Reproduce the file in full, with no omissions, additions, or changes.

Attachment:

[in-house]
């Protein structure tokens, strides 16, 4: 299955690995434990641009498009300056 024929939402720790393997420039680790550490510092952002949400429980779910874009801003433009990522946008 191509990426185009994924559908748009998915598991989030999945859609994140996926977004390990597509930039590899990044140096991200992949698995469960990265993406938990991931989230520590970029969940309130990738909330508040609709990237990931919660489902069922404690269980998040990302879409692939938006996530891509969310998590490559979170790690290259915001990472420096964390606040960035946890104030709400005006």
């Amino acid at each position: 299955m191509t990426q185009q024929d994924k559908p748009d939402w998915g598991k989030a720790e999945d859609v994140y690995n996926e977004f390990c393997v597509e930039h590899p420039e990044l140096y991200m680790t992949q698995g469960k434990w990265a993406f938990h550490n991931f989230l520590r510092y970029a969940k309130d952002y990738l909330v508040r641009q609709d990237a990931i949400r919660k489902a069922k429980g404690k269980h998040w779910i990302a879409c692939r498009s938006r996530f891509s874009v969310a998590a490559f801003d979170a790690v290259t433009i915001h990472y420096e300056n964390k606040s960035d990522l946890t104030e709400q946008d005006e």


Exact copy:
[in-house]
């Protein structure tokens, strides 16, 4: 299955690995434990641009498009300056 024929939402720790393997420039680790550490510092952002949400429980779910874009801003433009990522946008 191509990426185009994924559908748009998915598991989030999945859609994140996926977004390990597509930039590899990044140096991200992949698995469960990265993406938990991931989230520590970029969940309130990738909330508040609709990237990931919660489902069922404690269980998040990302879409692939938006996530891509969310998590490559979170790690290259915001990472420096964390606040960035946890104030709400005006």
């Amino acid at each position: 299955m191509t990426q185009q024929d994924k559908p748009d939402w998915g598991k989030a720790e999945d859609v994140y690995n996926e977004f390990c393997v597509e930039h590899p420039e990044l140096y991200m680790t992949q698995g469960k434990w990265a993406f938990h550490n991931f989230l520590r510092y970029a969940k309130d952002y990738l909330v508040r641009q609709d990237a990931i949400r919660k489902a069922k429980g404690k269980h998040w779910i990302a879409c692939r498009s938006r996530f891509s874009v969310a998590a490559f801003d979170a790690v290259t433009i915001h990472y420096e300056n964390k606040s960035d990522l946890t104030e709400q946008d005006e």